Never, ever take someone's advice that is not qualified (or does not have a financial investment in the outcome) - I don't care if they are your best friend and a great plumber, that does not qualify them as a structural engineer, general contractor/building envelope assembly expert or as a designer. If this is to be your final consulting source please do us both a favor and don't ask me to work with you on your project - my name is still attached to the project you created with your "friend".

    What I designed:


    What they built on the advice of their friend:
    One of these things is not like the other - one is worthy of being published and possibly internationally.

  • adware
    6 years ago

    I started a thread about staining my one-toned red brick a few weeks back and got all the "don't touch the brick!"-ers advice and none that had done it. Thanks for the input, we are adding some windows so I will save some of the brick and give it a try.

  • PRO
    dreamdoctor
    6 years ago

    Staining brick is a last resort - not anywhere near my first choice. If the brick is reasonable I would change things around it to help it work first. Some of the blends are hideous. It would be VERY hard to take it off so don't do it casually. Best wishes.

  • hauzzhunter1
    6 years ago
    Don't think everything needs to be new or on trend! Look for pieces with a soul. Don't shop without a tape measure:)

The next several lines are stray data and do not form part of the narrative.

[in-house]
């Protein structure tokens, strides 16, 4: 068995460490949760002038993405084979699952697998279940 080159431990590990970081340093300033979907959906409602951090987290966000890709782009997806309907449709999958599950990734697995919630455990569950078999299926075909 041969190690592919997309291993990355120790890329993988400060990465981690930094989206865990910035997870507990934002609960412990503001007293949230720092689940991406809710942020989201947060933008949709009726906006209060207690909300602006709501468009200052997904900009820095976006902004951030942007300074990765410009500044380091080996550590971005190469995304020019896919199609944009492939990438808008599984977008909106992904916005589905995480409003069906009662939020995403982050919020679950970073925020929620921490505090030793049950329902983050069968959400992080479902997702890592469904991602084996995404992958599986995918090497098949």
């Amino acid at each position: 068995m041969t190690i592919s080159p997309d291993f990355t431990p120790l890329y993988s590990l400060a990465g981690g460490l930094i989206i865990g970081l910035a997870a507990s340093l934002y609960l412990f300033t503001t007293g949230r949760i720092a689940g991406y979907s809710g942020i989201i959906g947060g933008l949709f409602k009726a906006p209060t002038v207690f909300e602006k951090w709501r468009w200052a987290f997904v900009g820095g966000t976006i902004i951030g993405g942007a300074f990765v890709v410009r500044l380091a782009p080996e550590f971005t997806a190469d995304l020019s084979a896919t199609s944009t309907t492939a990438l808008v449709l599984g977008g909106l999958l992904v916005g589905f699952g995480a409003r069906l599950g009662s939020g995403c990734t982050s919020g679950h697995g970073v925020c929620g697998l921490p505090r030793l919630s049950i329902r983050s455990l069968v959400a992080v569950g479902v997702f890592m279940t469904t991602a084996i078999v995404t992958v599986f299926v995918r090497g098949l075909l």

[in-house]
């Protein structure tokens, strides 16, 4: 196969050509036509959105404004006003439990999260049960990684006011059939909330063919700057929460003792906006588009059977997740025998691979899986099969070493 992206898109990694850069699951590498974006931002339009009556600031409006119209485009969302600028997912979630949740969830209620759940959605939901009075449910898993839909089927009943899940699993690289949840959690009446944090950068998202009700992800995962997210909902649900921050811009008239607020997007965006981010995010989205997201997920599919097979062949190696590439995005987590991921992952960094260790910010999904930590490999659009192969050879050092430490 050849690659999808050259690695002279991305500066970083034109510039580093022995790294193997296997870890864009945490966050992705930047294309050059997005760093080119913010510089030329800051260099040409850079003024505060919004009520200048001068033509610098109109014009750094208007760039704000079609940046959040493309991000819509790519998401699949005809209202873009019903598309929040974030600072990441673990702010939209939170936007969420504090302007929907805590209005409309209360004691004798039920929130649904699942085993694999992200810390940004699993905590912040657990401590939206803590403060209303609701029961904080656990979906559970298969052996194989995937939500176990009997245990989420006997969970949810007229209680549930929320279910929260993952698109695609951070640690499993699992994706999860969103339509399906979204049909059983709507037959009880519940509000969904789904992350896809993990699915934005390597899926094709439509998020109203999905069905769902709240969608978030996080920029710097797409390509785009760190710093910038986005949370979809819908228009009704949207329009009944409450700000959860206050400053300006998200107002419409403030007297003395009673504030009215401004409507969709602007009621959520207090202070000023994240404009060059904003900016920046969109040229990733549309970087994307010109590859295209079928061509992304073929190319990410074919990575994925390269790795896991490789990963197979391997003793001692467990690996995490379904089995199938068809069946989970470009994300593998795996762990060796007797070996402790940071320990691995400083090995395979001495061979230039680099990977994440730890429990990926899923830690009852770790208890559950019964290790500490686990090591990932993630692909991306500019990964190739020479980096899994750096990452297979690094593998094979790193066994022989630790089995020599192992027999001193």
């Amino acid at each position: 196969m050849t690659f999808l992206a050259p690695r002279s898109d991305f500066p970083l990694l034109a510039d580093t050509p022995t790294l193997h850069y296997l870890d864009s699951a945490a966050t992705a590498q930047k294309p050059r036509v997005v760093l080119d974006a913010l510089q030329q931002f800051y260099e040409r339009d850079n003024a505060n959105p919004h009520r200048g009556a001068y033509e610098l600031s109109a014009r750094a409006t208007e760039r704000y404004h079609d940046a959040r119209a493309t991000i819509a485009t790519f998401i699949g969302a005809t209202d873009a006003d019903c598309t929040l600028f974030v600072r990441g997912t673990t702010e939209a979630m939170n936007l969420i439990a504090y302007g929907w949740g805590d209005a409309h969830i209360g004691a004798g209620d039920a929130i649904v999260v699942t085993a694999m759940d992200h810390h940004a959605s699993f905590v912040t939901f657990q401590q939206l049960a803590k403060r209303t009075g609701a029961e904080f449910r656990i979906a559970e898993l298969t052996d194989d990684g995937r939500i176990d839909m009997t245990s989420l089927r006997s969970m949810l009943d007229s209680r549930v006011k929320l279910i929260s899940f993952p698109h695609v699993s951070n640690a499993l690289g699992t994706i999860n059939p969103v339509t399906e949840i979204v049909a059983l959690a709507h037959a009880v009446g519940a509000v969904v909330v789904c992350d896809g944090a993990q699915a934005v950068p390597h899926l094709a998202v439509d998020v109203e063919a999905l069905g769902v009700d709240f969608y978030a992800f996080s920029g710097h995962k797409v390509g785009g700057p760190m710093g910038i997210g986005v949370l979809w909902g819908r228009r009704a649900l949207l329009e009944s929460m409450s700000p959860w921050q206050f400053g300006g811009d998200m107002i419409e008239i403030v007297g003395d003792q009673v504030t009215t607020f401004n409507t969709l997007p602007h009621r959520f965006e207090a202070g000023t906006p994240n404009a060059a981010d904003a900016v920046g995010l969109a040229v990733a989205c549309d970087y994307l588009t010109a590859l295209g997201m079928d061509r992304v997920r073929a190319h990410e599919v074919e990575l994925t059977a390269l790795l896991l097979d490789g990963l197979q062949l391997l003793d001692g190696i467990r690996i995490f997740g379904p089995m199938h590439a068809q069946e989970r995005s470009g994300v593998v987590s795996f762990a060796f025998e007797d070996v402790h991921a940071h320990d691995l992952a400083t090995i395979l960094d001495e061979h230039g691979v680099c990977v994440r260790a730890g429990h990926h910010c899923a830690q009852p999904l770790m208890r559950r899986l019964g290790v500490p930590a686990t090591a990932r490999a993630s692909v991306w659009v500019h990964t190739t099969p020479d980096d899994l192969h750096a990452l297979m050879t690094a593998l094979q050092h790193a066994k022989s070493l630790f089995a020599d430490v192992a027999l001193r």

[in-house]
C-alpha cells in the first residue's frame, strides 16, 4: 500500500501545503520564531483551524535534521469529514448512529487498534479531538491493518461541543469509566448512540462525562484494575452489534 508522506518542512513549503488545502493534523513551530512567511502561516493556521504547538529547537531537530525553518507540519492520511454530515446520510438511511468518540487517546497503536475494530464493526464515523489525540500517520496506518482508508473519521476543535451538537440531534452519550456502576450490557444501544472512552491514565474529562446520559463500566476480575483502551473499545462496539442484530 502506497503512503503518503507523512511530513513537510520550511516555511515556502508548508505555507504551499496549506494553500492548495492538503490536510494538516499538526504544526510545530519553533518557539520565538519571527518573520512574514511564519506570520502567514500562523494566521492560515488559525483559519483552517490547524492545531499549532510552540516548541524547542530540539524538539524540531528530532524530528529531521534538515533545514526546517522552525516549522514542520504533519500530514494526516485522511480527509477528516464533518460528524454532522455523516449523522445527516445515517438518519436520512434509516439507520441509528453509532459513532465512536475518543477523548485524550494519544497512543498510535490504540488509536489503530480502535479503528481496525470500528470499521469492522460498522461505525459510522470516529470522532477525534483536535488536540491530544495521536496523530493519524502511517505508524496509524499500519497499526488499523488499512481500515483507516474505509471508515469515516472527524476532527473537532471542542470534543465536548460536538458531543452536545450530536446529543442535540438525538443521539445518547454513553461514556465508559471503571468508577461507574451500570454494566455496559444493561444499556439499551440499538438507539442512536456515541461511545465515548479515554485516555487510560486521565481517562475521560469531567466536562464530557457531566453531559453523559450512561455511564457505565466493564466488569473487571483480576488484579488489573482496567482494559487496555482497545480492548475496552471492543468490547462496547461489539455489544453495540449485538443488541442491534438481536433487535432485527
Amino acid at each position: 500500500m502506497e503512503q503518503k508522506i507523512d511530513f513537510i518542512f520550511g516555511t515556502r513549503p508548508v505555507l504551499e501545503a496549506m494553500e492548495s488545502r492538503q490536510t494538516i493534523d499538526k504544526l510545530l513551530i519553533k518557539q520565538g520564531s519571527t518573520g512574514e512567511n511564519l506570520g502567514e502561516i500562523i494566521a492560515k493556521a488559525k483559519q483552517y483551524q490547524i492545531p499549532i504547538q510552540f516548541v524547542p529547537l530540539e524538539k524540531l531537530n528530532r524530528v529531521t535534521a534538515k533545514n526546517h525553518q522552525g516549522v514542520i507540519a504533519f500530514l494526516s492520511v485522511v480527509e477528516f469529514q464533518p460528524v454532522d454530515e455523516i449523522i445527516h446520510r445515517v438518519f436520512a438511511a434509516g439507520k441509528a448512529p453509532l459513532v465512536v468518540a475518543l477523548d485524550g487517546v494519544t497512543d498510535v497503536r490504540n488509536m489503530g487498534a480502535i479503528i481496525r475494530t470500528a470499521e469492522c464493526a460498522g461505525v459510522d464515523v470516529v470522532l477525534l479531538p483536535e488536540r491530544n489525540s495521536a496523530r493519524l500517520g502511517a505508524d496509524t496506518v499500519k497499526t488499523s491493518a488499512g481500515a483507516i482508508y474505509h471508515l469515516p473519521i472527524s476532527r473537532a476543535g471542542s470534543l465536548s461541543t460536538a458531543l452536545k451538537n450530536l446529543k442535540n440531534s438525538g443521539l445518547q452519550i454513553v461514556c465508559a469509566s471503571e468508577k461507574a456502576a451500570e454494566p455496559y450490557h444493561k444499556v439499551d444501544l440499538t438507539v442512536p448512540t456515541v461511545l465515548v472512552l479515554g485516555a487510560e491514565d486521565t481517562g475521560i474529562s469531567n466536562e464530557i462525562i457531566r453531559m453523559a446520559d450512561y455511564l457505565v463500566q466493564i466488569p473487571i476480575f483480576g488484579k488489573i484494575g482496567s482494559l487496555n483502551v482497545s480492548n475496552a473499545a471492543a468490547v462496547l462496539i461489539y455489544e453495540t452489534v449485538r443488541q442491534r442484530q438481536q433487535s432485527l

• oracca
    6 years ago

    Although I would encourage most DIY's I will say never, never undertake an important house project yourself if you do not have the neccessary knowledge and skill to do it properly! I've seen far too many horrible jobs and heard of ones that have caused serious structural and safety issues. You can ruin your house if you don't know what you're doing.

  • PRO
    dreamdoctor
    6 years ago
    last modified: 6 years ago

    Never, ever ask your wife for her opinion unless you are prepared to follow it to the letter! Or plan on designing and living in a nice dog house for some time. "Why did you ask if you're not going to do it?"

  • Ben Hart
    6 years ago
    1. Take no for an answer. There is always a way, a work around, another possibility.
    2. Fear mistakes. They are a fabulous way to learn. :)
    3. Be negative. People react to well to being shown solutions, not problems.
  • PRO
    Mark Bischak, Architect
    6 years ago

    Never mistake a dog's watering fountain for a urinal . . . and vice-versa for dogs.

  • Mark Brunner
    6 years ago
    Never put two door frames so close that you can't get a paint brush between them.